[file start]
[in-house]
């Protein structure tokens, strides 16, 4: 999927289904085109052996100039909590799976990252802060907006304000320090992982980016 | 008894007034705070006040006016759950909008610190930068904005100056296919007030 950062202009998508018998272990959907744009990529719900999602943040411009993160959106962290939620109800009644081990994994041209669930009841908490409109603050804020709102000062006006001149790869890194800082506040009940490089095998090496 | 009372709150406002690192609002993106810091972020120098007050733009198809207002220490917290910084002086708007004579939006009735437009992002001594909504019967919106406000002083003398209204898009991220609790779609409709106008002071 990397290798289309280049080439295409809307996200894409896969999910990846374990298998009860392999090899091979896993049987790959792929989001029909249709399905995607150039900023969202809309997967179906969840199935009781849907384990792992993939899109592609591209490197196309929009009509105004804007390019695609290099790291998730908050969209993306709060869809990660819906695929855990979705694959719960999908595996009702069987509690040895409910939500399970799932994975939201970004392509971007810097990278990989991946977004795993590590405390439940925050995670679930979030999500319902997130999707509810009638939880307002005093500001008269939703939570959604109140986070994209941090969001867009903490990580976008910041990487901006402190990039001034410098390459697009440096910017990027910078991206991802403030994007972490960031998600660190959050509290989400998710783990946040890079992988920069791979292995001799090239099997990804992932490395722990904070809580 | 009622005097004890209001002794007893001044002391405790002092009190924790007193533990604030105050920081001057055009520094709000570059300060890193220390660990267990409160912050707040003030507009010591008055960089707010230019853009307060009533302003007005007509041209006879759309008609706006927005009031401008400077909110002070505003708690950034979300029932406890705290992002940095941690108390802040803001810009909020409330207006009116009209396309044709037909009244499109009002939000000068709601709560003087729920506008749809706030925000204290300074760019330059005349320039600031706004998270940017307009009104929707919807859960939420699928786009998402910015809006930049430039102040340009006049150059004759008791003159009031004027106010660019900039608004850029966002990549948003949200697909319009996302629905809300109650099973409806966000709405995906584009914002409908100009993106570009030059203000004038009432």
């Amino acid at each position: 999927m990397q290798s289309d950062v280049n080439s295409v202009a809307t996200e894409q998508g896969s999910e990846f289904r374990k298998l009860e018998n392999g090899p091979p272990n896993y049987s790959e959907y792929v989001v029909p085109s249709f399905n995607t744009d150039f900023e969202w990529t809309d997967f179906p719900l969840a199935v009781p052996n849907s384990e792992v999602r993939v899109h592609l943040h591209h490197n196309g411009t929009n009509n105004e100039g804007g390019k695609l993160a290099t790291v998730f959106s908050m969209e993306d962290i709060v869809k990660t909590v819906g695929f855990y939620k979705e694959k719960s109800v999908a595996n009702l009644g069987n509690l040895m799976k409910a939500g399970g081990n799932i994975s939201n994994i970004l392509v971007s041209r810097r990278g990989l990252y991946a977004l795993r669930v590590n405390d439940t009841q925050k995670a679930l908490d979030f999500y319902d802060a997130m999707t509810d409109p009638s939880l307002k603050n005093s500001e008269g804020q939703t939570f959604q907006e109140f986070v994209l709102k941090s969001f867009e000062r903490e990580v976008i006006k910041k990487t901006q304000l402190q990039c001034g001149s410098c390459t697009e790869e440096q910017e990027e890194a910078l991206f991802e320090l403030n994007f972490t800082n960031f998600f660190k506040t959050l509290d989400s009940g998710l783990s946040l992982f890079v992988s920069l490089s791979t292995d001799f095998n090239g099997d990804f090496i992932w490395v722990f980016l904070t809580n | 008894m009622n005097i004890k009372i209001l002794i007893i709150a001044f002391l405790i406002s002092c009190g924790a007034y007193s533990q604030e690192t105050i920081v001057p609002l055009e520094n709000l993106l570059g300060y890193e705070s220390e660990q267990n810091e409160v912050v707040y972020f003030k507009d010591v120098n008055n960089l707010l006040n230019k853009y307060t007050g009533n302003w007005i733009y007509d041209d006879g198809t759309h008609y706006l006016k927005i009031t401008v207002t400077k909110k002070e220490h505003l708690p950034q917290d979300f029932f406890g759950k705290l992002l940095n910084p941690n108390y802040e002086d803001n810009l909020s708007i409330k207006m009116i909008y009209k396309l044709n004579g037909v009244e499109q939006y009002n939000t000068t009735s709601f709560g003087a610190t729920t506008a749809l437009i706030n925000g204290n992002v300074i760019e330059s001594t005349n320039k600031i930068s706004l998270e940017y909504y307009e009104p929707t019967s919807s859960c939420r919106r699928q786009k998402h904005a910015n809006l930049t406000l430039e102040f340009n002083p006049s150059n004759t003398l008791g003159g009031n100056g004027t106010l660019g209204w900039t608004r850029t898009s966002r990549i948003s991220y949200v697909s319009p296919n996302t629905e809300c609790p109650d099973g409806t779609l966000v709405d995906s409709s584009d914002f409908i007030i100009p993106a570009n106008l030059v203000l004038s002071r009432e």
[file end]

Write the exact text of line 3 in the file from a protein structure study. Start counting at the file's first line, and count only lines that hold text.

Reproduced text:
């Amino acid at each position: 999927m990397q290798s289309d950062v280049n080439s295409v202009a809307t996200e894409q998508g896969s999910e990846f289904r374990k298998l009860e018998n392999g090899p091979p272990n896993y049987s790959e959907y792929v989001v029909p085109s249709f399905n995607t744009d150039f900023e969202w990529t809309d997967f179906p719900l969840a199935v009781p052996n849907s384990e792992v999602r993939v899109h592609l943040h591209h490197n196309g411009t929009n009509n105004e100039g804007g390019k695609l993160a290099t790291v998730f959106s908050m969209e993306d962290i709060v869809k990660t909590v819906g695929f855990y939620k979705e694959k719960s109800v999908a595996n009702l009644g069987n509690l040895m799976k409910a939500g399970g081990n799932i994975s939201n994994i970004l392509v971007s041209r810097r990278g990989l990252y991946a977004l795993r669930v590590n405390d439940t009841q925050k995670a679930l908490d979030f999500y319902d802060a997130m999707t509810d409109p009638s939880l307002k603050n005093s500001e008269g804020q939703t939570f959604q907006e109140f986070v994209l709102k941090s969001f867009e000062r903490e990580v976008i006006k910041k990487t901006q304000l402190q990039c001034g001149s410098c390459t697009e790869e440096q910017e990027e890194a910078l991206f991802e320090l403030n994007f972490t800082n960031f998600f660190k506040t959050l509290d989400s009940g998710l783990s946040l992982f890079v992988s920069l490089s791979t292995d001799f095998n090239g099997d990804f090496i992932w490395v722990f980016l904070t809580n | 008894m009622n005097i004890k009372i209001l002794i007893i709150a001044f002391l405790i406002s002092c009190g924790a007034y007193s533990q604030e690192t105050i920081v001057p609002l055009e520094n709000l993106l570059g300060y890193e705070s220390e660990q267990n810091e409160v912050v707040y972020f003030k507009d010591v120098n008055n960089l707010l006040n230019k853009y307060t007050g009533n302003w007005i733009y007509d041209d006879g198809t759309h008609y706006l006016k927005i009031t401008v207002t400077k909110k002070e220490h505003l708690p950034q917290d979300f029932f406890g759950k705290l992002l940095n910084p941690n108390y802040e002086d803001n810009l909020s708007i409330k207006m009116i909008y009209k396309l044709n004579g037909v009244e499109q939006y009002n939000t000068t009735s709601f709560g003087a610190t729920t506008a749809l437009i706030n925000g204290n992002v300074i760019e330059s001594t005349n320039k600031i930068s706004l998270e940017y909504y307009e009104p929707t019967s919807s859960c939420r919106r699928q786009k998402h904005a910015n809006l930049t406000l430039e102040f340009n002083p006049s150059n004759t003398l008791g003159g009031n100056g004027t106010l660019g209204w900039t608004r850029t898009s966002r990549i948003s991220y949200v697909s319009p296919n996302t629905e809300c609790p109650d099973g409806t779609l966000v709405d995906s409709s584009d914002f409908i007030i100009p993106a570009n106008l030059v203000l004038s002071r009432e």